Saturday, September 11, 2010

icons as theological treats

Some theologies use words, a hard, exact and careful reflection regarding the best words to use to articulate limited human perceptions of God. In contrast, icons use pictures, not words. This is not a creatively free-flowing task, but a careful task, aiming to faithfully pass on Christian thought.

I’ve found myself tremendously enriched in recent days by two of Rowan Williams books: Ponder These Things: Praying With Icons of the Virgin is a theology of the Incarnation, while The Dwelling of the Light: Praying with Icons of Christ, offers a theology of Resurrection. Both utilise Orthodox icons as their starting points. I love this explanation of icons:

the art of making icons is often termed “writing” rather than “painting”; an icon presents the figures and events of the Bible and church history in paint rather than ink.

Icons for me do three things extraordinarily well. They help me think theologically. They help me think visually and in colour. They remind me that theology is about relationship with God.

It’s been a joy to sit with these two books on that explore icon’s theologically by Rowan and realise just how deep these three wells can go. With Rowan’s gifts, the theological depth is extraordinary. The invitation to prayer and contemplation is artful. They have been such a helpful gift for me in the last month or so, reading until a sentence or two captures me, and then using that for prayer and God-focus during the day.

Posted by steve at 07:16 PM


  1. Great reflection Steve. Pleased you’ve discovered and got some real value out of these two gems. Have a good weekend.


    Comment by Paul Fromont — September 11, 2010 @ 9:49 pm

  2. thanks paul. dwelling in the light was actually a gift of thanks after my input into the missional leadership class in waikato diocese. i’ve kept returning to it and then stumbled across ponder these things last week,


    Comment by steve — September 11, 2010 @ 10:01 pm

  3. Yeah, well I still think you’re an Orthodox-in-waiting, Steve, and not a Baptist-on-loan.

    Comment by Roscoe Mishmack — September 12, 2010 @ 5:22 am

  4. Cool. That’s a nice connection. The icon and (Williams) commentary that really connects for me is “The Virgin of the Sign: The Orans” in “Ponder These Things”. And, “The Resurrection” in “The Dwelling of the Light”. The beautifully bound and presented little books too – real gems!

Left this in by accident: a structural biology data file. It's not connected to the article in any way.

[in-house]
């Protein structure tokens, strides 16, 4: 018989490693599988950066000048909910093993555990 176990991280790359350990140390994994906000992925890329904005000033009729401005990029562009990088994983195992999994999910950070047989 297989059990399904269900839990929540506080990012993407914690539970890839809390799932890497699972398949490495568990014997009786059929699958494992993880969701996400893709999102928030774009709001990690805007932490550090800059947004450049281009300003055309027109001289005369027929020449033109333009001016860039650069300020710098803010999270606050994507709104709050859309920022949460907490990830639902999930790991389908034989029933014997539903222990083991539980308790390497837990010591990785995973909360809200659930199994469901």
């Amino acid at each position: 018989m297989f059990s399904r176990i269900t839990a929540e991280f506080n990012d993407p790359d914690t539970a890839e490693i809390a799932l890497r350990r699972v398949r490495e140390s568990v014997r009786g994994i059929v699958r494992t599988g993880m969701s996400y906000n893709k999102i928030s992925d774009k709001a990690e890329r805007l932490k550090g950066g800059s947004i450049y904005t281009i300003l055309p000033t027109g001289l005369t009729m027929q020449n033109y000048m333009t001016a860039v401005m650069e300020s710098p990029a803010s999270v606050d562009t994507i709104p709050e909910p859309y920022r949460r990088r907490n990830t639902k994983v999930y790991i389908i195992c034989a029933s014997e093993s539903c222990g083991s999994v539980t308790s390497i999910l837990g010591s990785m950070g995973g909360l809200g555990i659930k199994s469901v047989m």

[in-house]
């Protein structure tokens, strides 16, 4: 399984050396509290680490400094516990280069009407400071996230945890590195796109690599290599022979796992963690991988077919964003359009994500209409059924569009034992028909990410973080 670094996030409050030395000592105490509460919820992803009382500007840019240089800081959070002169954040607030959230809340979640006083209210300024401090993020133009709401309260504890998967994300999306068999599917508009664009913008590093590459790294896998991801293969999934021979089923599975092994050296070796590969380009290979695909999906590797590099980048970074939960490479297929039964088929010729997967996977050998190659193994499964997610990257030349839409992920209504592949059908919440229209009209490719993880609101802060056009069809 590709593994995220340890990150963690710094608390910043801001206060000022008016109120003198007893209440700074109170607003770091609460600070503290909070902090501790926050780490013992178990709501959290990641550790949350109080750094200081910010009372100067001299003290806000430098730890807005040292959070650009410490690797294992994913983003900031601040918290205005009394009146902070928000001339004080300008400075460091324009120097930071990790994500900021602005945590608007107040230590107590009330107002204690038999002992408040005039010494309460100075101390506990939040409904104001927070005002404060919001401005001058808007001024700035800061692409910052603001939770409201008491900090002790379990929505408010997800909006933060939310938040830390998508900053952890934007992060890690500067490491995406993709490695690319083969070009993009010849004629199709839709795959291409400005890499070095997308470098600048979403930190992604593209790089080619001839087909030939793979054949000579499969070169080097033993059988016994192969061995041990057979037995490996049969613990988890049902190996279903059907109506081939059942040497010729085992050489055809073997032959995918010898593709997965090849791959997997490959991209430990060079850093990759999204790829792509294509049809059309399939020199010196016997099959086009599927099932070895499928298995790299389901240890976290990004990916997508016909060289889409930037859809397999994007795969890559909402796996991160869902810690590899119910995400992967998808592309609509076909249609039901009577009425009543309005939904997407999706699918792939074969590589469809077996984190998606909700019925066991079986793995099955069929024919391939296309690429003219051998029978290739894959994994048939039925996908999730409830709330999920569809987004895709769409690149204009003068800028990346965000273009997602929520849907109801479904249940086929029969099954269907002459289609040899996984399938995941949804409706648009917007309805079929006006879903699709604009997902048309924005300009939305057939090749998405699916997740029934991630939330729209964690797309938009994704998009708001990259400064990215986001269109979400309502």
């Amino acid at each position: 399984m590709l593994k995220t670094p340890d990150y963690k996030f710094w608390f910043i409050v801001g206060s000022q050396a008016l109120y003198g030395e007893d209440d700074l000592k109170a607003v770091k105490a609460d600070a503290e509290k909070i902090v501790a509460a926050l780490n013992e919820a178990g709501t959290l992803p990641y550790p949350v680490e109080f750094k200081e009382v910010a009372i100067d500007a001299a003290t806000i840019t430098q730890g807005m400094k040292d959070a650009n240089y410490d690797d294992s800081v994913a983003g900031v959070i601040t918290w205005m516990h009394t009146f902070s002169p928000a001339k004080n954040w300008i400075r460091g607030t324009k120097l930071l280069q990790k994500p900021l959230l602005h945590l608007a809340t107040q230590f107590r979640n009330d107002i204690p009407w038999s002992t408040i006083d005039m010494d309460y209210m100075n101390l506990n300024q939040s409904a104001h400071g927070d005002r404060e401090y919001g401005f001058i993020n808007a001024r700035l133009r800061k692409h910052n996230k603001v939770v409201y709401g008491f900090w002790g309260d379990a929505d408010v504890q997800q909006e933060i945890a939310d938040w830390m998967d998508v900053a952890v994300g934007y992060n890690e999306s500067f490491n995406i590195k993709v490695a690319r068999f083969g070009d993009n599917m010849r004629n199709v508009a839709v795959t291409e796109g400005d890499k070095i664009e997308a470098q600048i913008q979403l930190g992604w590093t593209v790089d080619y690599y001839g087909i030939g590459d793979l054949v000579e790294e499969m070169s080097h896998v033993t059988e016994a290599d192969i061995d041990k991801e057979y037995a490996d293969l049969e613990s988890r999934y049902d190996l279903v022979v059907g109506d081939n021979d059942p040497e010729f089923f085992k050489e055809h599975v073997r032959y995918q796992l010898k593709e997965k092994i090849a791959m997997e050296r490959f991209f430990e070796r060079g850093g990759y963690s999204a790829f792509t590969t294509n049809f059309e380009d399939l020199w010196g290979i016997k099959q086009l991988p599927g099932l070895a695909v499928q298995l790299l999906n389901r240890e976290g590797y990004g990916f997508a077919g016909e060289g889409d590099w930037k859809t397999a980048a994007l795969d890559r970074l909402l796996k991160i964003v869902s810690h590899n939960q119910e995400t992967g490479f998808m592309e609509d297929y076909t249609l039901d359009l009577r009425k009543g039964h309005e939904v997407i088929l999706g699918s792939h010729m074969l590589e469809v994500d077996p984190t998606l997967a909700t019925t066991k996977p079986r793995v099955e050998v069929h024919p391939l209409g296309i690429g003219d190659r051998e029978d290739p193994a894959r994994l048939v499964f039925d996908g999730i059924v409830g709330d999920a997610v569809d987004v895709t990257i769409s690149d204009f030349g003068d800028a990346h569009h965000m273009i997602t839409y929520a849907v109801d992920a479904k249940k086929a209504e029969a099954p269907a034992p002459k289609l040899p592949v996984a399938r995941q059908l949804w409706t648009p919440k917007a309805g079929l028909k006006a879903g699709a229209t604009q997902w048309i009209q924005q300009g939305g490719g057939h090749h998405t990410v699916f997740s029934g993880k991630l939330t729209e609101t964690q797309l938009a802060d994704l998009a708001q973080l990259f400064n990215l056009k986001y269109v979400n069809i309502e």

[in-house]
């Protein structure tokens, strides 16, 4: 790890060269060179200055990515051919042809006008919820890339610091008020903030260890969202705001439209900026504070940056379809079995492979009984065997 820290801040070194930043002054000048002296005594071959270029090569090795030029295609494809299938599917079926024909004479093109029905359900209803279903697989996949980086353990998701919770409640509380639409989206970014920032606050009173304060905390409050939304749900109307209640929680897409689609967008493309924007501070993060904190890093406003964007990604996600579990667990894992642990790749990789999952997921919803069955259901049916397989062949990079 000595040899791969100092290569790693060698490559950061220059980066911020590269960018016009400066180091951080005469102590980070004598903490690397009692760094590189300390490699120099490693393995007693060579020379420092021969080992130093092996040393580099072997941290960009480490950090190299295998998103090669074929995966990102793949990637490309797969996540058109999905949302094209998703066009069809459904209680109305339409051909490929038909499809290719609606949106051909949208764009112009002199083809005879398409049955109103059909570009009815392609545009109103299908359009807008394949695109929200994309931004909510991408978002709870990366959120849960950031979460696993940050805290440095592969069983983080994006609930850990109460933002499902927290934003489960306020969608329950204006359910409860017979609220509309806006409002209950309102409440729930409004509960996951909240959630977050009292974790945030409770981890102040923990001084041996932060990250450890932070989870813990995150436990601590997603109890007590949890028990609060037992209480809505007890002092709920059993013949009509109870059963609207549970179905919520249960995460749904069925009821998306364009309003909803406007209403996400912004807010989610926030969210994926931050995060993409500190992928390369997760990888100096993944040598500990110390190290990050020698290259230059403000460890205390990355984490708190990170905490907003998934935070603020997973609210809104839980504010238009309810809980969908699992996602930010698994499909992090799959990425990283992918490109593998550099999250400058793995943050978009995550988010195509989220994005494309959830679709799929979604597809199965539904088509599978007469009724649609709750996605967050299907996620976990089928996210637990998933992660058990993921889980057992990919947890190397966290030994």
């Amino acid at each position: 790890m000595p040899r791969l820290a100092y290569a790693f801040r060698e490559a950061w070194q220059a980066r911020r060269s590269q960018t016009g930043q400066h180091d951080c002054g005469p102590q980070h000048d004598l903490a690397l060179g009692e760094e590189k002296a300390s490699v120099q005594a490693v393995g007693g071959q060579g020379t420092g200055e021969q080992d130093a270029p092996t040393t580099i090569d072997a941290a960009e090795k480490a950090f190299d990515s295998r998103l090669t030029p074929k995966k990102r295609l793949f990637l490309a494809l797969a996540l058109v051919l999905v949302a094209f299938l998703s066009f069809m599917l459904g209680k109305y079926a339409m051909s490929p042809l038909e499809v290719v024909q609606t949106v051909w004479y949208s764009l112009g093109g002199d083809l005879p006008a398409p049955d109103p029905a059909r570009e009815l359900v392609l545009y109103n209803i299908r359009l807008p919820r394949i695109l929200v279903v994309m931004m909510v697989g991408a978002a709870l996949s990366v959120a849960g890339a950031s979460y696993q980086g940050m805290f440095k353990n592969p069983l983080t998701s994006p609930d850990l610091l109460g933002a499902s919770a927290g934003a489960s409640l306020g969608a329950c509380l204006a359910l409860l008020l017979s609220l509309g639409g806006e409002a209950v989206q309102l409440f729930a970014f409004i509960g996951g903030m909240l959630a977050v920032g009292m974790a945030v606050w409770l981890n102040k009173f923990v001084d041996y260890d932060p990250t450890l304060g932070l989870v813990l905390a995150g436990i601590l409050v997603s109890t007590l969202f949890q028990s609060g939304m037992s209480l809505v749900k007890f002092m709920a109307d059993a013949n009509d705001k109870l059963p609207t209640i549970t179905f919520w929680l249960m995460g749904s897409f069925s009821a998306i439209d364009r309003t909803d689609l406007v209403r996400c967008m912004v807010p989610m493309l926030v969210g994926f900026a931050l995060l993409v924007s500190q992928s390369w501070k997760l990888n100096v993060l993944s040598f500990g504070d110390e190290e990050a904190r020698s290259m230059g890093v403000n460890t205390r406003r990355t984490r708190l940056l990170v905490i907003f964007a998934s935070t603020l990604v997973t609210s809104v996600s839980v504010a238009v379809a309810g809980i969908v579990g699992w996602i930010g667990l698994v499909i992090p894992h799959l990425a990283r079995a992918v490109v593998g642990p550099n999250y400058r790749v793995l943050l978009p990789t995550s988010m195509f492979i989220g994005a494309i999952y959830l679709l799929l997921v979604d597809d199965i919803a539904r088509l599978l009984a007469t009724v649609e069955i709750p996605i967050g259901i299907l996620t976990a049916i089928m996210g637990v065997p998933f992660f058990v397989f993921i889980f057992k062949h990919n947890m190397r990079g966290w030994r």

Comment by Paul Fromont — September 12, 2010 @ 6:41 am

  5. Time will tell Roscoe/Ross. I somehow don’t think my liturgical creativity is quite de rigeur for the Orthodox. 🙂


    Comment by steve — September 12, 2010 @ 6:53 am

  6. Things can change. You might even get to appreciate the richness that lies in the combinations and permutations of two thousand years of liturgical tradition. Some of the wheels have already been invented – and tested, developed and refined over generations of use.

    Comment by Roscoe Mishmack — September 12, 2010 @ 11:59 am

  7. And exactly the point of this blog post surely, in which I express an appreciation of the richness of a number of traditions – Anglican, Orthodox.

    Such is the DJ method, sampling from the richness of the past.

    Tradition. Now is it
    a) the unchanging past which demands no change in us?
    b) the diverse weaves of God’s people always adapting to changing context?
    c) that which must be despised in order for a new generation to move on?

    at some point I must post what I said to the various heads of churches here in south Australia last week about the relationship between tradition and mission,


    Comment by steve — September 12, 2010 @ 2:47 pm

  8. I don’t doubt that you do appreciate the traditions that you borrow from in your services, Steve. But I venture to suggest it’s a different sort of appreciation from that of the Orthodox. According to Timothy (Kallistos) Ware, Orthodox tradition means “the books of the Bible; it means the Creed; it means the decrees of the Ecumenical Councils and the writings of the Fathers; it means the Canons, the Service Books, the Holy Icons – in fact, the whole system of doctrine, Church government, worship, spirituality and art which Orthodoxy has articulated over the ages.” [from ‘The Orthodox Church’, p196 in the Penguin edition.] The combinations and permutations themselves are determined by the interweaving of the lectionary, the Church year, the saints, and the eight tones. I only have a superficial, outsider’s understanding of what this means and sometimes I regret that I didn’t become a part of it when I had the chance. But I did get a glimpse of what the icons really mean early one morning as the iconostasis gradually became visible in the dawn light.

    Anyway, this is a bit long for a blog, isn’t it? I don’t buy any of your three definitions of tradition. For me tradition is simply whatever is handed down or, more specifically, delivered from one generation to the next. What we do with it is a matter for each of us as individuals. I hope you believe me when I say I’m not disrespecting your DJ approach – it’s just that my own preference is for an approach that keeps the traditions intact and tries to examine our contemporary experience in their light, rather than the other way round.

    Comment by Roscoe Mishmack — September 12, 2010 @ 6:40 pm

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